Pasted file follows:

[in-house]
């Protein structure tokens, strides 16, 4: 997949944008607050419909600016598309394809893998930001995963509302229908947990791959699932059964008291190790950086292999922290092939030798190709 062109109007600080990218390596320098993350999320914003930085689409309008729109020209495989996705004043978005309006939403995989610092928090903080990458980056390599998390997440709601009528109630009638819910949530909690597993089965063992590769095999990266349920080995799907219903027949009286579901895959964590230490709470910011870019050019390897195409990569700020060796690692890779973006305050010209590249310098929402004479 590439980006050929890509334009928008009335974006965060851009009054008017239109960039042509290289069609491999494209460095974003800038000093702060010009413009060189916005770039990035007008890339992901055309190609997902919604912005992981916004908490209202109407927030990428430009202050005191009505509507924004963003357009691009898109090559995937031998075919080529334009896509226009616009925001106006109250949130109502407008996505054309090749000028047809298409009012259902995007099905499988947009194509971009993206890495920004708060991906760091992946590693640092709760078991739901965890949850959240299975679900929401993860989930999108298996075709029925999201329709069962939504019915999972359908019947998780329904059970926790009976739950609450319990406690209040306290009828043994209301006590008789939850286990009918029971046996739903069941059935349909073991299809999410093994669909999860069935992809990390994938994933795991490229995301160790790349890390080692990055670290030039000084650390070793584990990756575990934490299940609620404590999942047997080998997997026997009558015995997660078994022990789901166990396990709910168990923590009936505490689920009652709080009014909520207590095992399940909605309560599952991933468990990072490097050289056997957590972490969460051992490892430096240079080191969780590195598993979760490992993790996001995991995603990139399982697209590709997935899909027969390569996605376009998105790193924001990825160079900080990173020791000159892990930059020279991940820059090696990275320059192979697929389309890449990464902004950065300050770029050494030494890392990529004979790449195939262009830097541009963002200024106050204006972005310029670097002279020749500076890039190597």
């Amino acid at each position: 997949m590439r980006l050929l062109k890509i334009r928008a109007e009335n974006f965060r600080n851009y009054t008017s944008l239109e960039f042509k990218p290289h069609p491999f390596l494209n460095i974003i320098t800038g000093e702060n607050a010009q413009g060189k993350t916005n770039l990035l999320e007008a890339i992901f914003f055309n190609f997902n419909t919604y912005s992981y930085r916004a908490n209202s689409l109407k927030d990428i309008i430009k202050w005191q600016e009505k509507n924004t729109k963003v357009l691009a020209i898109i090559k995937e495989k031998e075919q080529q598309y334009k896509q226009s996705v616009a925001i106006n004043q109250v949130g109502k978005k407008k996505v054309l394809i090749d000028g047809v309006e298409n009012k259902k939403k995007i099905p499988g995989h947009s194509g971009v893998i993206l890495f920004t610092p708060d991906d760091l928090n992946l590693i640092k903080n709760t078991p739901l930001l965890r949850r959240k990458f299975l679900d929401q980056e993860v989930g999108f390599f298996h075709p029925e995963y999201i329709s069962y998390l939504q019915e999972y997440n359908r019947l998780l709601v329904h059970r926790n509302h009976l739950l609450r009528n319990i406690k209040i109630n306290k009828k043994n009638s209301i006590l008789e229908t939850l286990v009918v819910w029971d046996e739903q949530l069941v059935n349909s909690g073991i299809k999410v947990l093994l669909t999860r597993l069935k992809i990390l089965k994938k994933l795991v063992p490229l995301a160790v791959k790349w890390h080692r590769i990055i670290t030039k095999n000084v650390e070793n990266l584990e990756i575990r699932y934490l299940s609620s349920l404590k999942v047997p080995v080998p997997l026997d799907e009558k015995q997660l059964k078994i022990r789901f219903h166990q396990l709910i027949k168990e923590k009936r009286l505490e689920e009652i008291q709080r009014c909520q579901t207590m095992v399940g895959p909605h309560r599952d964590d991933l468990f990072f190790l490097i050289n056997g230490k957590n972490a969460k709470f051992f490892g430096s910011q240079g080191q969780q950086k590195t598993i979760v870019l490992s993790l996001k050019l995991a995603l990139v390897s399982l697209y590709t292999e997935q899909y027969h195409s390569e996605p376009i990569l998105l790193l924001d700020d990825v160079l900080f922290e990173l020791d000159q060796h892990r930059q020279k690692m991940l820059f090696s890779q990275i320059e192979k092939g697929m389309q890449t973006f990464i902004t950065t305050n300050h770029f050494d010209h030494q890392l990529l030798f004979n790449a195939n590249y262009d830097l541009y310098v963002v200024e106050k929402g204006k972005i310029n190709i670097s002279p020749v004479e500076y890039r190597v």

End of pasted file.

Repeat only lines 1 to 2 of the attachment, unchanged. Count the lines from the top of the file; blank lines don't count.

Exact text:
[in-house]
């Protein structure tokens, strides 16, 4: 997949944008607050419909600016598309394809893998930001995963509302229908947990791959699932059964008291190790950086292999922290092939030798190709 062109109007600080990218390596320098993350999320914003930085689409309008729109020209495989996705004043978005309006939403995989610092928090903080990458980056390599998390997440709601009528109630009638819910949530909690597993089965063992590769095999990266349920080995799907219903027949009286579901895959964590230490709470910011870019050019390897195409990569700020060796690692890779973006305050010209590249310098929402004479 590439980006050929890509334009928008009335974006965060851009009054008017239109960039042509290289069609491999494209460095974003800038000093702060010009413009060189916005770039990035007008890339992901055309190609997902919604912005992981916004908490209202109407927030990428430009202050005191009505509507924004963003357009691009898109090559995937031998075919080529334009896509226009616009925001106006109250949130109502407008996505054309090749000028047809298409009012259902995007099905499988947009194509971009993206890495920004708060991906760091992946590693640092709760078991739901965890949850959240299975679900929401993860989930999108298996075709029925999201329709069962939504019915999972359908019947998780329904059970926790009976739950609450319990406690209040306290009828043994209301006590008789939850286990009918029971046996739903069941059935349909073991299809999410093994669909999860069935992809990390994938994933795991490229995301160790790349890390080692990055670290030039000084650390070793584990990756575990934490299940609620404590999942047997080998997997026997009558015995997660078994022990789901166990396990709910168990923590009936505490689920009652709080009014909520207590095992399940909605309560599952991933468990990072490097050289056997957590972490969460051992490892430096240079080191969780590195598993979760490992993790996001995991995603990139399982697209590709997935899909027969390569996605376009998105790193924001990825160079900080990173020791000159892990930059020279991940820059090696990275320059192979697929389309890449990464902004950065300050770029050494030494890392990529004979790449195939262009830097541009963002200024106050204006972005310029670097002279020749500076890039190597």